LTP News Sharing:
Using her Twitter account, Representative Pramila Jayapal has called out companies that put pro-LGBT “pride” rainbows and similar messaging on their social media but do not completely heel to the desires of the radical left.
Jayapal criticized companies, including American Airlines and AT&T, for rainbowing their own Twitter feed while still having the temerity to have also supported the campaign and/or political action committee of Senate Minority Leader Mitch McConnell. While these companies are using their reputational authority to promote the LGBT agenda, they are apparently still not doing enough because McConnell is opposed to the Equality Act.
Yet both companies ARE partners with the Human Rights Campaign as part of the special interest group’s “Business Coalition for the Equality Act.” And Scott Shepard, deputy director of the National Center’s Free Enterprise Project (FEP), writes that “[t]he professional left is lying about support for the Equality Act” when it comes to where these companies stand.
In a Townhall commentary, Scott describes how FEP has confronted CEOs about their companies’ public support for the Equality Act – only to find that their support is not as solid as the left portrays.
That’s not a problem Jayapal is willing to put out there for all to see. But FEP does.
In explaining the Trojan horse that is the Equality Act, Scott notes that the “elevator pitch” for it sells a false bill of goods – hiding the radical bits behind an unnecessary protection:
Majorities of Americans oppose workplace discrimination against anyone. So the bait and switch: HRC and its allies get people and corporations to agree that such discrimination is bad, and then loudly proclaim that they endorse the whole bill.
An astonishing amount of mendacity is built into that little package.
Because of a 2020 U.S. Supreme Court decision, “the part of the Equality Act that does the thing that people broadly support is unnecessary.”
In pulling the curtain back, Scott lays out the “professional-left fraud”:
What’s left, of particular concern, are provisions that would repeal long-standing statutory religious liberties and destroy girls’ and women’s sports. The latter would be achieved by requiring that transgendered girls and women (that is, people who grew up as boys, with boy-style muscles created by testosterone) be permitted to compete in girls’ and women’s sports. If girls and women could compete with such musculatures, we wouldn’t divide up sports teams at all.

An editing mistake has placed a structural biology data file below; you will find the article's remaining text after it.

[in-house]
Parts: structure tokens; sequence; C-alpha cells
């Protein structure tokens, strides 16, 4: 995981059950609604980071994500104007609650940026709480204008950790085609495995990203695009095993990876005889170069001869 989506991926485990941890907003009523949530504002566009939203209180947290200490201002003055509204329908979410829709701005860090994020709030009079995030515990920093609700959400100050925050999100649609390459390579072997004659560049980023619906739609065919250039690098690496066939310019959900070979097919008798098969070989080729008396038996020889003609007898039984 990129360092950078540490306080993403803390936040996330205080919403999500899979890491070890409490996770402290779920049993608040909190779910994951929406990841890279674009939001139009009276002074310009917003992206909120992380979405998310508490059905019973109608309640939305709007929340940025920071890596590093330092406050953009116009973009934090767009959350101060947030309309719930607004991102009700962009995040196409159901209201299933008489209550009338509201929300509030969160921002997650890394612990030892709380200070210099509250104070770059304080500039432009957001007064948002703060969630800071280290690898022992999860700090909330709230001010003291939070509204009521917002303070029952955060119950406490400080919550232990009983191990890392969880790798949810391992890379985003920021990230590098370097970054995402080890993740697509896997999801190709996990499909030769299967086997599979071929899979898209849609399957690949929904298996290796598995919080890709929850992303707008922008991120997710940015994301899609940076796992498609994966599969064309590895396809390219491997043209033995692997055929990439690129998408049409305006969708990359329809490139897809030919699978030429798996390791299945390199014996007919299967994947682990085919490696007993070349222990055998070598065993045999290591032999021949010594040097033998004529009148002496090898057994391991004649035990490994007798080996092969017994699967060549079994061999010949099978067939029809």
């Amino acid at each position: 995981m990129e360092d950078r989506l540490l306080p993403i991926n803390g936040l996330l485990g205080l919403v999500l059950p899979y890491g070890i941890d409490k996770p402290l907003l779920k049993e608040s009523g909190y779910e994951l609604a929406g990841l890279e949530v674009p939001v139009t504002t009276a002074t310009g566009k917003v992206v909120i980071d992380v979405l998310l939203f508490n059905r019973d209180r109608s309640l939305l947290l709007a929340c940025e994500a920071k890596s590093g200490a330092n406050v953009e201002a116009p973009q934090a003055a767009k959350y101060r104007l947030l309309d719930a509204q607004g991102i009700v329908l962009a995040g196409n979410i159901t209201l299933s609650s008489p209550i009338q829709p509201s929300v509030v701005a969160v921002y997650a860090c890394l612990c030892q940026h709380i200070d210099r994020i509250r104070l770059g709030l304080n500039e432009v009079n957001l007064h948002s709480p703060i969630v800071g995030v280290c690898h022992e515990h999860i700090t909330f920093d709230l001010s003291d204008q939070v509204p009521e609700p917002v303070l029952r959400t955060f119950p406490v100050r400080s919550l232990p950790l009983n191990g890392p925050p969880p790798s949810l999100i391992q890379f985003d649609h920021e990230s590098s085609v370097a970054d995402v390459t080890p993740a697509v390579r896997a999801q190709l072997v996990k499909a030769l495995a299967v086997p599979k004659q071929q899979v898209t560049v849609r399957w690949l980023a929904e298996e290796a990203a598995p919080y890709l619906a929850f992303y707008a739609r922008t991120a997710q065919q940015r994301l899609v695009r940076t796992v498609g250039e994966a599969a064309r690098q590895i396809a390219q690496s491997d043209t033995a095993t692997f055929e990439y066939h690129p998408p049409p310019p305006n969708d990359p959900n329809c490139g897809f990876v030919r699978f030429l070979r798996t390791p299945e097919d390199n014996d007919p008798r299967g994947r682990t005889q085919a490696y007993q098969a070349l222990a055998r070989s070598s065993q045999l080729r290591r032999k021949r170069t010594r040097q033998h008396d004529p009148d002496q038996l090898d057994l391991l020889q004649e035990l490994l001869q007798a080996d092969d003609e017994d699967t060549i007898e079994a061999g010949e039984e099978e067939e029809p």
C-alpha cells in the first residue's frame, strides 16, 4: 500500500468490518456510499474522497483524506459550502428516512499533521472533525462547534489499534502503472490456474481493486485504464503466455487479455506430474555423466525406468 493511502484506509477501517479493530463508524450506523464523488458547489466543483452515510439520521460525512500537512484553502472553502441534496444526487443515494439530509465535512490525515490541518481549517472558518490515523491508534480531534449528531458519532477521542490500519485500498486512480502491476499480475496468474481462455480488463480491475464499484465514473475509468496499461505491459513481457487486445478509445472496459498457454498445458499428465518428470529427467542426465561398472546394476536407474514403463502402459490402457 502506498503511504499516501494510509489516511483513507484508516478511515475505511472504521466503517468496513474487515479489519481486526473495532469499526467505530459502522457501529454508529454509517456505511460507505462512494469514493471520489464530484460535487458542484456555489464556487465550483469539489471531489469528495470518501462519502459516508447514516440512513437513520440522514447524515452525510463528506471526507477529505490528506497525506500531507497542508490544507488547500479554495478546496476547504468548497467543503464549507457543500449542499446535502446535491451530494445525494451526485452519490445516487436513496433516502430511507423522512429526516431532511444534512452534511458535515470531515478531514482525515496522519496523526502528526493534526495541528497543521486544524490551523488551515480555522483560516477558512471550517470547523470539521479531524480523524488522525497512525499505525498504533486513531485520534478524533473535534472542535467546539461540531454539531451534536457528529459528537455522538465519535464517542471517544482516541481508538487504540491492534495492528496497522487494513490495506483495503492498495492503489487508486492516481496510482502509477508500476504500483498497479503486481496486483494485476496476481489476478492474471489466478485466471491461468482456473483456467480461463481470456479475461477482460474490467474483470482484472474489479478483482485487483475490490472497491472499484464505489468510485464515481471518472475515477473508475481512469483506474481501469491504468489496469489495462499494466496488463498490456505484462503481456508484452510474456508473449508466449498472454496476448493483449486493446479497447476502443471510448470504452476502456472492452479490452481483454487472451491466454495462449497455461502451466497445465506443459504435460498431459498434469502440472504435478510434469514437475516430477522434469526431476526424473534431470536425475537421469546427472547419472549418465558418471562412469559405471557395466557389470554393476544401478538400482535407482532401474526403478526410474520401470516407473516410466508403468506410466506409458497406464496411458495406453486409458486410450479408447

Meanwhile, the organizations that pretend to be for equality and nondiscrimination are in fact eager to discriminate, in every way possible, against the majority of Americans. HRC and its allies actively oppose bans on discrimination on the basis of viewpoint and political participation, which most Americans support as part of opposing all divisive discrimination. These groups want to cancel anyone who disagrees with them – even gays and lesbians who do, as witness their false pretense of representing all such people but espousing only hard-left views.
When HRC actively embraces viewpoint nondiscrimination laws and actively invites gays and lesbians of all political viewpoints to guide its engagement, in levels about proportional to their broader numbers, then it can be taken seriously as a human-rights organization.
The Human Rights Campaign is deceiving people “when it asserts that a long list of companies supports all of the Equality Act, including the actively discriminatory and destructive parts,” says Scott. But, as FEP has uncovered during shareholder activism in meetings this spring, in which CEOs have been asked if they really support all of the Equality Act:
Many companies have evaded and obscured our questions; others have praised nondiscrimination against gays and lesbians while refusing to say anything about those specific provisions; some have been honest and have expressed their hopes that the worst provisions will be stripped from the bill.
“Corporations are allowing fraudulent, discriminatory professional-left outposts to lie about what they are truly willing to support,” Scott points out, “to get them off their backs.”
To read all of Scott’s Townhall commentary – “Despite HRC Claims, Corporations Don’t Support the Unequal Parts of the Equality Act” – click here.
Author: David Almasi